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Accident Compensation Cases

Waitaki Transport Ltd v Accident Compensation Corporation (DC, 23/09/02)

Judgment Text

A W Middleton Judge
The appellant has applied for leave to appeal to the High Court against the decision of His Honour Judge M J Beattie issued on 31 October 2001 under number 300/2001. 
The issue before the Court was whether the first respondent was correct to determine that the second respondent satisfied the criteria under s 7(1)(b) of the Accident Rehabilitation and Compensation Insurance Act 1992 which entitled him to cover for a gradual process injury. 
The appellant's grounds for the application for leave to appeal are that His Honour erred in law: 
In finding that the first respondent had discharged its obligations to property investigate the claim; 
In finding that a gradual process injury is “essentially a medical question” when the determination of whether a condition is a gradual process injury involves an enquiry into both medical issues and factual issues; 
In finding that the evidence of the second respondent's activities subsequent to the claim are not relevant when they do have a bearing on the veracity and extent of the second respondent's version of his activities; 
In accepting the Reviewer's questioning of the second respondent and taking the view the second respondent had given acceptable responses for the Reviewer's questions when the second respondent at the review hearing was not sworn as a witness and the appellant had no opportunity to examine him. 
In his decision, Judge Beattie recorded details of the medical evidence and evidence relating to the nature of the second respondent's work. His Honour concluded that the evidence as produced provided an accurate description of the injuries sustained by the appellant which satisfied the causative characteristic within the meaning of s 7(1)(a). 
His Honour found as a fact that he did not accept the appellant's criticism of the manner in which the first respondent had investigated the claim. 
While His Honour noted that the issue of whether the injury is a gradual process is “essentially a medical question”, he also stated that he had to rely on the specialist's evidence to demonstrate the nature of the characteristic which brought the claim within the criteria of s 7. 
His Honour found as a fact that there was no evidence of any non-employment activities which could have been causative in the appellant's symptoms. 
His Honour made no reference to the issue now submitted by the appellant that the appellant was denied the opportunity to examine the second respondent in the course of the review hearing. His Honour makes no reference to the submission that the second respondent had answered the Reviewer's questions without having been sworn as a witness.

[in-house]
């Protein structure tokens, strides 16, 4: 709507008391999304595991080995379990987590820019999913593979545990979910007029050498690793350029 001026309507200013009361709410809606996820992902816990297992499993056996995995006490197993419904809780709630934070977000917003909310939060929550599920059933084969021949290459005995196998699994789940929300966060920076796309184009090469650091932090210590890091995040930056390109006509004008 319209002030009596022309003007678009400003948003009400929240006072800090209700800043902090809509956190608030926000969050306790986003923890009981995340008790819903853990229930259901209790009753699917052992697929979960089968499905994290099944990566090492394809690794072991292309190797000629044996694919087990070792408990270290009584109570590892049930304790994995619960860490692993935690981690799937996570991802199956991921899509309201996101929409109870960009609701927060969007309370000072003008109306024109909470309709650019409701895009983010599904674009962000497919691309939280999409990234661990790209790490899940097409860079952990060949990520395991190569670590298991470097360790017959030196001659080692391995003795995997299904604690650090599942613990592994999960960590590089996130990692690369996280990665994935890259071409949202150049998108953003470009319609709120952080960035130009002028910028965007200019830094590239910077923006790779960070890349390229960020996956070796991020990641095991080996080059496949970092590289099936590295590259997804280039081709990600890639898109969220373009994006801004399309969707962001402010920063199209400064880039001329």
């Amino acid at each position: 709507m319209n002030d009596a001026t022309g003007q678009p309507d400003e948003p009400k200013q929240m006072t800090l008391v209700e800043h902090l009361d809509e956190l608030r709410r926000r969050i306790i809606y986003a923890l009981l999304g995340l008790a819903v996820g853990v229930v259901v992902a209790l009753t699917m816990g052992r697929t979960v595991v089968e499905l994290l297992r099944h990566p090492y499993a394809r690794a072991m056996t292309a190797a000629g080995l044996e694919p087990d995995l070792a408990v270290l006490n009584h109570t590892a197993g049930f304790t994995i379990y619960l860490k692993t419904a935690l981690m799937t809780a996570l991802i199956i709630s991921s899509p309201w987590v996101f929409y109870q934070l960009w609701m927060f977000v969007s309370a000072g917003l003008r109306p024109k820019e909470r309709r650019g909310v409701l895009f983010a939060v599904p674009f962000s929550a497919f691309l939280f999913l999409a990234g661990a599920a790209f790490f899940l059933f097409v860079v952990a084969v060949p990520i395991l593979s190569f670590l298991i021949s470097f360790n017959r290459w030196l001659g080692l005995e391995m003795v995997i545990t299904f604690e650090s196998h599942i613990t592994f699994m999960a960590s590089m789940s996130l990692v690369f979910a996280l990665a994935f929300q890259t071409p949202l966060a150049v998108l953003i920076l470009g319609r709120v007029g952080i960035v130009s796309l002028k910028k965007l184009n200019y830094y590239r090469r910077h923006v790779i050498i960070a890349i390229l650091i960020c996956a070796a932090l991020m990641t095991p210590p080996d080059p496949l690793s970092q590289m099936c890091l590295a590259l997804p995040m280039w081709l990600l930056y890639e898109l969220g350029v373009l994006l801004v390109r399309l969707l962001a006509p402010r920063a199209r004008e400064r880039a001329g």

I do not consider that His Honour's decision relied exclusively on the medical issues when he found as a fact that the appellant had not provided evidence which demonstrated some non-employment activity which had materially contributed to the second respondent's back injury. 
I consider that His Honour's decision clearly identifies that he considered both the medical and factual issues from which he was satisfied that the Reviewer's decision should be upheld. I do not consider that that finding amounts to an error of law. 
It is clear from the evidence given to the Reviewer that the appellant provided evidence of the second respondent's activities in the period after his claim had been lodged. His Honour made a specific finding that those activities did not involve the same type of activity as occurred during the second respondent's employment with the appellant. That again was a finding of fact and does not raise a question of law. 
I do not accept the appellant's submission that the second respondent was not sworn as a witness at the review hearing. An examination of the transcript of evidence shows that in opening the proceedings the Reviewer required the second respondent to be sworn as a witness. 
While the second respondent did not give formal evidence at the request of the appellant's counsel, the Reviewer asked the second respondent to clarify some matters for him and asked him about his involvement in rowing and horse training to which the second respondent gave answers. Nothing in the transcript of evidence thereafter suggests that counsel for the appellant sought the leave of the Reviewer to examine the second respondent either on the issues raised by the Reviewer or on any other matter. 
I therefore consider that it is not now open to the appellant to raise that challenge as an alleged error in law. Certainly it does not appear to have been raised at the hearing of the appeal. 
Accordingly for the reasons I have stated, I do not consider that there is any issue of law which requires determination by the High Court and the application for leave to appeal is therefore declined. 

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